It’s as if Disney’s licensed itself to the entire country of China. Princess products are everywhere: princess placemats, princess camping chairs, princess toothbrushes, princess toothpaste, princess sheets, princess pillowcases, princess pillow shams (btw, what’s the purpose of a pillow sham, aside from providing yet another surface upon which to silk-screen Snow White?). We own several singing princess books, as well as a princess phone, which, when left alone for 10 minutes, rings itself to remind my daughter to play with it. I’d remove the batteries, but honestly, I think it’s one of those toys that runs on pure evil.

Seriously, though, in 2010, Walt Disney Company posted profits exceeding $4 billion. Half of that had to be for princess cutlery, which, I swear, they specifically designed to slip undetected down the princess garbage disposal, thus necessitating the use of princess pliers to extract it. Just remember to flip the princess circuit breaker first; you don’t want to accidentally electrocute yourself, unless, of course, someone’s standing by with a princess atrial defibrllator. Or there’s a prince on hand to kiss you.

Not that it’s all bad. Paige’s Disney infatuation gives me an excuse to enjoy a few Irish coffees of a weekend afternoon and watch Alice in Wonderland, which is a pretty intense flick, even without the Irish coffees. Fantasia will blow your freakin’ mind.

And at least my daughter gets creative with it, inventing elaborate role-playing scenarios incorporating elements gleaned from actual life, like going to school or picking up grandparents at the airport.

She claims to possess 26 super powers, one of which involves not fearing her room at night; another is holding in pee-pee.

Typically, my daughter plays Snow White, assigning my wife the role of Cinderella, although I have to say, in reality, I’m the one who does all the cooking, cleaning and sewing around our house, not to mention all the frolicking with woodland critters.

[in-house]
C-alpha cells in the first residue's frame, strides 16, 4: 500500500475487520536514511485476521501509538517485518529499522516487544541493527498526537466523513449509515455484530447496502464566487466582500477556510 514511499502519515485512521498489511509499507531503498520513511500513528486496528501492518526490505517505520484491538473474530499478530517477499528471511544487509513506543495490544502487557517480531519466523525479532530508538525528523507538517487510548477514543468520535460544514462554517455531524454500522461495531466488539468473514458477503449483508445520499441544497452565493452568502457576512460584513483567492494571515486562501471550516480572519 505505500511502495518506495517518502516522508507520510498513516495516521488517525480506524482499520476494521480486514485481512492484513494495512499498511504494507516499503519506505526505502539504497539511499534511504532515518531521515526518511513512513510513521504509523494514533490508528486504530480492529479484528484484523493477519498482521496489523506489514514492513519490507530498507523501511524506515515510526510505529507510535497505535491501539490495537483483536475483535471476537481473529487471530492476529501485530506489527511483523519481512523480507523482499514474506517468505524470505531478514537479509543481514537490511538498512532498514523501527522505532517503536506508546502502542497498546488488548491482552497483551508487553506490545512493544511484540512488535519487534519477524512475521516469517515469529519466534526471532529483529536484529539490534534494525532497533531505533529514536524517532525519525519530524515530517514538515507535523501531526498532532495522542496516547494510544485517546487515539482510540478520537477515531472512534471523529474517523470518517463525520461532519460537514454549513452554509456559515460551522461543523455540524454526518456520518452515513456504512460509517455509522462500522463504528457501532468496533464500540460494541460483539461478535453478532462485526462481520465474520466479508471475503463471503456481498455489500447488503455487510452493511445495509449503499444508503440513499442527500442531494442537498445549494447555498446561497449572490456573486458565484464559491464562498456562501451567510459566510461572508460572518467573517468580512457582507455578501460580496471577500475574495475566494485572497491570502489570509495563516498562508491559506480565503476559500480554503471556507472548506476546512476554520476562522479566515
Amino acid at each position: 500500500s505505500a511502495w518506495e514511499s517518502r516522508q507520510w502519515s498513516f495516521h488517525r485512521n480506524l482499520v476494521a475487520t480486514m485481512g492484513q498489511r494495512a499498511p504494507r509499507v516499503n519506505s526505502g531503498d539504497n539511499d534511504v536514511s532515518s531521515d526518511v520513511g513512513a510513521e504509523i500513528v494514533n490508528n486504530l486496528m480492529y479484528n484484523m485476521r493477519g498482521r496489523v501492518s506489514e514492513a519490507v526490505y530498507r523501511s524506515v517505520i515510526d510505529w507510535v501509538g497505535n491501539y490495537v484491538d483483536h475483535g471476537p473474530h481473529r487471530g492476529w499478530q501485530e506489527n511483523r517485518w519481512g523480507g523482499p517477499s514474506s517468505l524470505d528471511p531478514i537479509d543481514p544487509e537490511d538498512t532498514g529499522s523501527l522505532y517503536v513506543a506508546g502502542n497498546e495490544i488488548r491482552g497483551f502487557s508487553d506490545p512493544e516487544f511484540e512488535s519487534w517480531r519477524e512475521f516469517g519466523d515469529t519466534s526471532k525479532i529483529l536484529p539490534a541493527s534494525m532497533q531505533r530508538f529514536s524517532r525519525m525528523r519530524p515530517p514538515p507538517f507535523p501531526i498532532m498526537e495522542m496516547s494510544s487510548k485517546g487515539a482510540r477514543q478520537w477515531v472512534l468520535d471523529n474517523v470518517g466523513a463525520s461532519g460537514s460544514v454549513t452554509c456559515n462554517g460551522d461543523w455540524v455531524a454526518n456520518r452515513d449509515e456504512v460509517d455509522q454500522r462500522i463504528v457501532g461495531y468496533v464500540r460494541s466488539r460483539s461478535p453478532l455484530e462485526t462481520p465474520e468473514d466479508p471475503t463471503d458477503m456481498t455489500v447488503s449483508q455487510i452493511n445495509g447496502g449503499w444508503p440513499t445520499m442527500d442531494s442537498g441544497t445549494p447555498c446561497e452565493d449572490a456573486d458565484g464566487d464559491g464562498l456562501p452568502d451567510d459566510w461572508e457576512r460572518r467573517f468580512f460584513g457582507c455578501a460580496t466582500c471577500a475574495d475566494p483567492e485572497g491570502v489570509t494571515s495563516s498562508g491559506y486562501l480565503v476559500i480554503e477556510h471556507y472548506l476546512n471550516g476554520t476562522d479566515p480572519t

Our 8-month-old son alternates between Prince Charming, which my daughter pronounces “chow mein” (incidentally, “Prince Chow Mein” was my boyhood nickname — I really liked Chinese food), and the Wicked Stepmother.

Don’t ask.

I usually get to be Mufasa, from the Lion King. This makes sense. I do a killer James Earl Jones. My Sean Connery’s not bad, either.

Still, would it be too much for Disney to depict a more realistic universe? Or at least one in which my daughter’s problems aren’t solved by a prince who carries her away to live happily ever after?

First of all, who’s to say it has to be a prince? Why can’t it be another princess? Either way, though, no daughter of mine is going off with some stranger in tights and a codpiece.

But really, I’d just like my daughter to know that if and when her prince does come, he probably won’t be riding in on a white stallion; he’s much more likely to be half in the bag and passed out on the coat pile, refusing to move until she gives him her number.

Whatever, that’s how I met her mother.

• Geoff Kirsch’s “Slack Tide” appears every other Sunday in Neighbors. For a much more intelligent dissection of the Disney princess phenomenon, read Peggy Orenstein’s “What’s Wrong With Cinderella” from the Dec. 24, 2006 New York Times.